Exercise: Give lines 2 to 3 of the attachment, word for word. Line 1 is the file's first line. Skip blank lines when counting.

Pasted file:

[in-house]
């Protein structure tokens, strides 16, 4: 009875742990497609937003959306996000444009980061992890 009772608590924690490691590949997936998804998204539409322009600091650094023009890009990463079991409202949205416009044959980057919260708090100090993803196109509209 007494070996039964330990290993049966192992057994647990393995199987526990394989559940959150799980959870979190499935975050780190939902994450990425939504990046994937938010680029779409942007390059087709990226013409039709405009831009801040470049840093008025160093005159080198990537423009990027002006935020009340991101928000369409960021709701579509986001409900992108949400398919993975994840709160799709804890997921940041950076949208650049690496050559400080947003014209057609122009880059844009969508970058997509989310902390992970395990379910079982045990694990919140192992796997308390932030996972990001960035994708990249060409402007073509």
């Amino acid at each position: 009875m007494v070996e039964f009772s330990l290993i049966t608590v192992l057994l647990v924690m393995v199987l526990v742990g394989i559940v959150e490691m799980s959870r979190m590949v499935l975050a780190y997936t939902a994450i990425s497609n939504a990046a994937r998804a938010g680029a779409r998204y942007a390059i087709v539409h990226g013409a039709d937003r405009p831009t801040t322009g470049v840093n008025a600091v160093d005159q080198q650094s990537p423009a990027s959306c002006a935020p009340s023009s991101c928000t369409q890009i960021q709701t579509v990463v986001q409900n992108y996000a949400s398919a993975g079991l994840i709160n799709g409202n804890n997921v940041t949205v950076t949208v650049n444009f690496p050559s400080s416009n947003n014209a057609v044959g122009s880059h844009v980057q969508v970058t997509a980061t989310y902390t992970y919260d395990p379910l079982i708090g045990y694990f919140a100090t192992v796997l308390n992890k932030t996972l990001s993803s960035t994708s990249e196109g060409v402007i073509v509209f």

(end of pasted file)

């Protein structure tokens, strides 16, 4: 009875742990497609937003959306996000444009980061992890 009772608590924690490691590949997936998804998204539409322009600091650094023009890009990463079991409202949205416009044959980057919260708090100090993803196109509209 007494070996039964330990290993049966192992057994647990393995199987526990394989559940959150799980959870979190499935975050780190939902994450990425939504990046994937938010680029779409942007390059087709990226013409039709405009831009801040470049840093008025160093005159080198990537423009990027002006935020009340991101928000369409960021709701579509986001409900992108949400398919993975994840709160799709804890997921940041950076949208650049690496050559400080947003014209057609122009880059844009969508970058997509989310902390992970395990379910079982045990694990919140192992796997308390932030996972990001960035994708990249060409402007073509």
């Amino acid at each position: 009875m007494v070996e039964f009772s330990l290993i049966t608590v192992l057994l647990v924690m393995v199987l526990v742990g394989i559940v959150e490691m799980s959870r979190m590949v499935l975050a780190y997936t939902a994450i990425s497609n939504a990046a994937r998804a938010g680029a779409r998204y942007a390059i087709v539409h990226g013409a039709d937003r405009p831009t801040t322009g470049v840093n008025a600091v160093d005159q080198q650094s990537p423009a990027s959306c002006a935020p009340s023009s991101c928000t369409q890009i960021q709701t579509v990463v986001q409900n992108y996000a949400s398919a993975g079991l994840i709160n799709g409202n804890n997921v940041t949205v950076t949208v650049n444009f690496p050559s400080s416009n947003n014209a057609v044959g122009s880059h844009v980057q969508v970058t997509a980061t989310y902390t992970y919260d395990p379910l079982i708090g045990y694990f919140a100090t192992v796997l308390n992890k932030t996972l990001s993803s960035t994708s990249e196109g060409v402007i073509v509209f």